Click here to Find a Contractor in your area.
Welcome! Here are the website rules, as well as some tips for using this forum.
Need to contact us? Visit

Steam zone valves

Snowmelt Member Posts: 1,279
Thanks to everyone here, I rebuilt the 4 inch zone valve and everything is working. I did a little experimenting so here me out, it’s going to be long but I will give you bullet points.

The old boiler was 300,000 btu it had a leak and going threw 300 gallon of water per day.
When I was there and when I added water like every 20 minutes The Who building heated up

The boiler had no header and used the two risers each one was going directly to each zone.

Boiler was piped with two inch piping one side was two inch for about 5 - 8 feet of two inch then went to 4 inch

Other side was 2 inch for about 40 feet then went to 4 inch.

I waited for boiler to fall apart , replaced it with a 350,000 btu boiler, with all 4 inch going one direction, I also rebuilt the zone valve.

Other direction I did not replace the two inch to 4 inch, I replaced the zone valve.

On the riser I have it at boiler recommended I think it was 3 inch but could of been 4,

If both zones are on only the 4 inch side heats up, if I jack the pressure to 2 psi I get steam to go about 40 feet, then no more pressure on the 2 inch side . But the 4 inch side does make 70 degrees.

Only when I shut the 4 inch zone off , the two inch side gets warm and eventually heats up. The long delay of not doing this earlier was COVID, no classes no money coming in.

Is the answer the steam takes path of least resistance which is the 4 inch side??


  • Jamie Hall
    Jamie Hall Member Posts: 16,068
    Mostly. That 2 inch bit is doing you no favours at all. Not only does it have 4 times the resistance to flow that the 4 inch line has, but worse -- it then expands into the 4 inch line. Now when steam expands into a radiator it condenses we're all very happy -- the heat it releases winds up in the radiator. But what happens when it expands into the 4 inch section? Um... maybe not so much?
    Br. Jamie, osb
    Building superintendent/caretaker, 7200 sq. ft. historic house museum with dependencies in New England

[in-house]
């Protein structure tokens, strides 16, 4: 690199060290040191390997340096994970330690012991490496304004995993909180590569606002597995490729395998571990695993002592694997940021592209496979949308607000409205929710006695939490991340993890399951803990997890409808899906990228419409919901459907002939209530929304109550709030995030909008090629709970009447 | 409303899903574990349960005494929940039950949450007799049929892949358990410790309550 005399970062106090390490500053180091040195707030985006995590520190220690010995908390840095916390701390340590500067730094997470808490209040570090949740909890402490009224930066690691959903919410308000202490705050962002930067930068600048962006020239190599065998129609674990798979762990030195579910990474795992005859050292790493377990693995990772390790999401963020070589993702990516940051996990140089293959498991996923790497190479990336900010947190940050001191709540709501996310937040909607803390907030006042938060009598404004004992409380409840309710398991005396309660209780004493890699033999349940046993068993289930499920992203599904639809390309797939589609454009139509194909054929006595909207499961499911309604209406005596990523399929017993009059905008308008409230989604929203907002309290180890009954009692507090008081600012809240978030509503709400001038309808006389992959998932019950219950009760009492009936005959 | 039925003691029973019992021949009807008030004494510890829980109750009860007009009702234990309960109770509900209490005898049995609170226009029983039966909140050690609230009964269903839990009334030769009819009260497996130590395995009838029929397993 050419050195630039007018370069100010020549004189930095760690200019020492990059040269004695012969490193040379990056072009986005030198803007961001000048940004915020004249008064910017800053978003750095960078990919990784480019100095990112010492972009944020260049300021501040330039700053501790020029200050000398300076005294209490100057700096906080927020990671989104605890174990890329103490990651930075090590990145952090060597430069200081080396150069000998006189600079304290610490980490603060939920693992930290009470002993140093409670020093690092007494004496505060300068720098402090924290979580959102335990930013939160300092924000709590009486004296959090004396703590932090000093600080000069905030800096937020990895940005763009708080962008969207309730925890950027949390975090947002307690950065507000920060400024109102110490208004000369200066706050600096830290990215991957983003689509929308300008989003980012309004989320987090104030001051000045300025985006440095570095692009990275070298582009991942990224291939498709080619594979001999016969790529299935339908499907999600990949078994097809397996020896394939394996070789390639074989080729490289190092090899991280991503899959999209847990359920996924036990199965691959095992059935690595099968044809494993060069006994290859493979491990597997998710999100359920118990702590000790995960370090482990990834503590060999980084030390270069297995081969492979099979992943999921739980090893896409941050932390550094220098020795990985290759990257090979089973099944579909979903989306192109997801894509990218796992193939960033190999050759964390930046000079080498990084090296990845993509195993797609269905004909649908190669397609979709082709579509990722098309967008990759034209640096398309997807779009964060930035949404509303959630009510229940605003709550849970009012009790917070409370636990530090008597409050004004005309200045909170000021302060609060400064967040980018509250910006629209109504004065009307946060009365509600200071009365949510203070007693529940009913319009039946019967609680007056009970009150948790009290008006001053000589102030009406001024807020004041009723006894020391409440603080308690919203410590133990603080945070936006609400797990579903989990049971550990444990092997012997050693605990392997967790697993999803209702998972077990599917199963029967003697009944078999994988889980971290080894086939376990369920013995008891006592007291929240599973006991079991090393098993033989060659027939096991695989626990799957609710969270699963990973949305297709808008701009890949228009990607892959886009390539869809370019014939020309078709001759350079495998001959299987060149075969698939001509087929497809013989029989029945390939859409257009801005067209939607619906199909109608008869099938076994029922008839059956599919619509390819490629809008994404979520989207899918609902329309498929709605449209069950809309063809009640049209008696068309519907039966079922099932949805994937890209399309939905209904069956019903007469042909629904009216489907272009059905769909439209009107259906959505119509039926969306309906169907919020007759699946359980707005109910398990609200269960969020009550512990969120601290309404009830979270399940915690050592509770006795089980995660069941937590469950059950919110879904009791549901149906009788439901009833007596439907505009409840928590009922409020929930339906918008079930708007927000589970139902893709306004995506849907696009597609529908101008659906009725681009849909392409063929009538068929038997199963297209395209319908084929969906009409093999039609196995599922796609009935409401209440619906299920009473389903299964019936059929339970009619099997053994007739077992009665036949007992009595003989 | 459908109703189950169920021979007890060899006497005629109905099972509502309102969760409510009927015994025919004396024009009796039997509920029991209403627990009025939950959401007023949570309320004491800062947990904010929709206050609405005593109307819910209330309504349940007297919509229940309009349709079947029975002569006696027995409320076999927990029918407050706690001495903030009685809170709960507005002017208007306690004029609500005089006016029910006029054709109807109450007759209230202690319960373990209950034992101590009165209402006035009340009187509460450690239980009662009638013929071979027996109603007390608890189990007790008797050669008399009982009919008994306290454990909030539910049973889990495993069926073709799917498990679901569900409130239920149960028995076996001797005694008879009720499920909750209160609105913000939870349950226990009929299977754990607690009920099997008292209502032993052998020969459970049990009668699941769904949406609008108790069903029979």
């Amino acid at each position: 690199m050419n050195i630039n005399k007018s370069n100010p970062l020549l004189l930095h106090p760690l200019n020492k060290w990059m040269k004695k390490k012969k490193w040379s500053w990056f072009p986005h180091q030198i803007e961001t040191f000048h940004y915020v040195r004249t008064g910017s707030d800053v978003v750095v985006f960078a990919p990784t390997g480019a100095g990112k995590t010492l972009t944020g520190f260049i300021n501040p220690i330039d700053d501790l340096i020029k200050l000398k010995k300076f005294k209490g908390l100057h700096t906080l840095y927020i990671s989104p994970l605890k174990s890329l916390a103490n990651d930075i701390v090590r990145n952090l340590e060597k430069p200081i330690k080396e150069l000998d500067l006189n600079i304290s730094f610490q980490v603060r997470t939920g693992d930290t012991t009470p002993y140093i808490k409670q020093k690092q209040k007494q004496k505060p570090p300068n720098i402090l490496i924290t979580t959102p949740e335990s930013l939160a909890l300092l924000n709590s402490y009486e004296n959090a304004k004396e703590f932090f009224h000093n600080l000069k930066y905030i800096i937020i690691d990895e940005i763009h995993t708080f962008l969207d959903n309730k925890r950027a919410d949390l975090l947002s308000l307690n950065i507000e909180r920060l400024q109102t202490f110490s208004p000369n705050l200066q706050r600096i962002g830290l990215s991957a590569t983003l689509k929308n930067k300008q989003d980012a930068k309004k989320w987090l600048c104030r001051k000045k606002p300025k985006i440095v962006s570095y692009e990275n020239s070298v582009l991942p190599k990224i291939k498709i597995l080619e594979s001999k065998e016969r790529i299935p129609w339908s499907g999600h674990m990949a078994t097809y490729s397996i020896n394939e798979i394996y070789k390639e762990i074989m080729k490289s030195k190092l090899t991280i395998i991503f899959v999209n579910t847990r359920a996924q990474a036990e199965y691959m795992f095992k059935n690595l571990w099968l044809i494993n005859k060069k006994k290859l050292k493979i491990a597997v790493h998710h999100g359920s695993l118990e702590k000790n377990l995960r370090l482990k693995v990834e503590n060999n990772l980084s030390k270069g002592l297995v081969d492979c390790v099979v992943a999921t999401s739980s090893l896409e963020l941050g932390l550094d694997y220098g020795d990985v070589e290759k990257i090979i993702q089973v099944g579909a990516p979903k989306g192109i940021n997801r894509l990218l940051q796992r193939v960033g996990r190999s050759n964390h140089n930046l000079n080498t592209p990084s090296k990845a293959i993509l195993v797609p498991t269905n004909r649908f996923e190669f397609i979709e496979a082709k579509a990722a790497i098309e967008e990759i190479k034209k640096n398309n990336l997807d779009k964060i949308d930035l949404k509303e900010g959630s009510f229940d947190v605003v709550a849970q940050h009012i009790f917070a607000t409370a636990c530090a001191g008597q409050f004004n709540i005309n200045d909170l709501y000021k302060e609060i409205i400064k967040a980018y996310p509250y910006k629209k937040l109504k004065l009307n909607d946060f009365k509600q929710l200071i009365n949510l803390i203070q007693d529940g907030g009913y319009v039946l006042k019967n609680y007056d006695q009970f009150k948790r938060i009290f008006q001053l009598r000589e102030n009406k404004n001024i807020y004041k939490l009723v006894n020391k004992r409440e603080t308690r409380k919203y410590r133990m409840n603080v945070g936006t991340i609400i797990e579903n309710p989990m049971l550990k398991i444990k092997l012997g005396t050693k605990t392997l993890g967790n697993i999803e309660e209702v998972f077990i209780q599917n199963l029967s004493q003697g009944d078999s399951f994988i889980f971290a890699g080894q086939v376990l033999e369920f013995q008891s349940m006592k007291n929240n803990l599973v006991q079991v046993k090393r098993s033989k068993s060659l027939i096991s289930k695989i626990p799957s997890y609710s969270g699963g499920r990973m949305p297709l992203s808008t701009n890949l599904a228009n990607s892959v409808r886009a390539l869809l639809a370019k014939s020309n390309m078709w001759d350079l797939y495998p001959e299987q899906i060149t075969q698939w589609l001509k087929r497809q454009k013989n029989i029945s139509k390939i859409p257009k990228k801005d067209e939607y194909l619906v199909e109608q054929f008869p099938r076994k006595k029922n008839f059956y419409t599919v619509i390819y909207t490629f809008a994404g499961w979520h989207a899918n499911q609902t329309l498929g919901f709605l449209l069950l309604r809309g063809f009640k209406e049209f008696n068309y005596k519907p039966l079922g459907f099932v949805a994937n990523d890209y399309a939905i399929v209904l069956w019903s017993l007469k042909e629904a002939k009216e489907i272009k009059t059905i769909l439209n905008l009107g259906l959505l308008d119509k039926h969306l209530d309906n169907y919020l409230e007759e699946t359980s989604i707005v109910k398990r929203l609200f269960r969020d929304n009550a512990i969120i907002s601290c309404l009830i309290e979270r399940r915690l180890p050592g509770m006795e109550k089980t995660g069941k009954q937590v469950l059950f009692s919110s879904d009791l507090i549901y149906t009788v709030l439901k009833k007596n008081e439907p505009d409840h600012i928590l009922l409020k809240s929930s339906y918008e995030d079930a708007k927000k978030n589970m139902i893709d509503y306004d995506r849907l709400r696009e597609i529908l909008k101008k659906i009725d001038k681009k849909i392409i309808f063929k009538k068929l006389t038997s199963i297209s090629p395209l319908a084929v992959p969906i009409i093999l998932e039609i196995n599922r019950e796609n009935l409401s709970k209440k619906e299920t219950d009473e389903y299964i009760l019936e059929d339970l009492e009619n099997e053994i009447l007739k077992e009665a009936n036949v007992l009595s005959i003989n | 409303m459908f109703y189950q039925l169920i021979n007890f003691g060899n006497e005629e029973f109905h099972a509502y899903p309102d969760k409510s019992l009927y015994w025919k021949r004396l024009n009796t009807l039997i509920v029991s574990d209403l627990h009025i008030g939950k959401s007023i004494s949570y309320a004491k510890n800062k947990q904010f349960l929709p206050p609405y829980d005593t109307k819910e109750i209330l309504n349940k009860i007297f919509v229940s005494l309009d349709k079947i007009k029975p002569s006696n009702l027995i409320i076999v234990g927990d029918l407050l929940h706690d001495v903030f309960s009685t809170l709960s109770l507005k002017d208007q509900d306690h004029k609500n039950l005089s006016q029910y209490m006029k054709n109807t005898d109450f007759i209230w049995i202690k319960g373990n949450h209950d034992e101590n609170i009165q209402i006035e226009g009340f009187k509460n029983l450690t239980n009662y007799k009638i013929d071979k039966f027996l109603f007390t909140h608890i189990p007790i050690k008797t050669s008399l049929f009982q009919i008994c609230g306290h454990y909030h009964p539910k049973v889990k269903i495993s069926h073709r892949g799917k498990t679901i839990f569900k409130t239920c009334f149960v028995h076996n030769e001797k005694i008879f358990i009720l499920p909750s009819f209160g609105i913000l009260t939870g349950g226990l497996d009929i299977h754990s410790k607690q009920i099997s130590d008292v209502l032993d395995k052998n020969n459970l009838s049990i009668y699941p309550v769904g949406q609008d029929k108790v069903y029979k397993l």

EBEBRATT-Ed Member Posts: 9,184

    Sounds like you made a good bit of progress..

    The right thing to do is to check the EDR of all the radiation on the 4" zone. Then you can figure the pressure drop on the 4" zone.

    Then get the EDR of the 2" zone and using the same pressure drop from the 4" zone figure out what size pipe the 2" zone needs to be. If you can get it close the system will balance itself and the rest can be fixed with venting and the zone valves

    If the pressure drops are widely different it will cause trouble
  • Snowmelt
    Snowmelt Member Posts: 1,279
    Now that sounds like a 2 day job, but I have a friend that likes doing that kind of measuring. The 4 inch side has a condensation pump and a few steam traps. This job is the job I did three years ago which was leaking a lot let me get some pics. Also it’s hard to get a good EDR because it’s a huge ai heat exchanger, I think it was a few row of coils doubles up , seems to heat the room great
  • Snowmelt
    Snowmelt Member Posts: 1,279
    Here are some pics
    This is showing the 3 inch cutting to two inch while the three inch goes to 4 inch.

  • Snowmelt
    Snowmelt Member Posts: 1,279

    Showing the existing set up. 2 inch on both sides not going together at all nothing looks correct but it did heat the building, both sides but boiler had a whole.
Sign In or Register to comment.


It looks like you're new here. If you want to get involved, click one of these buttons!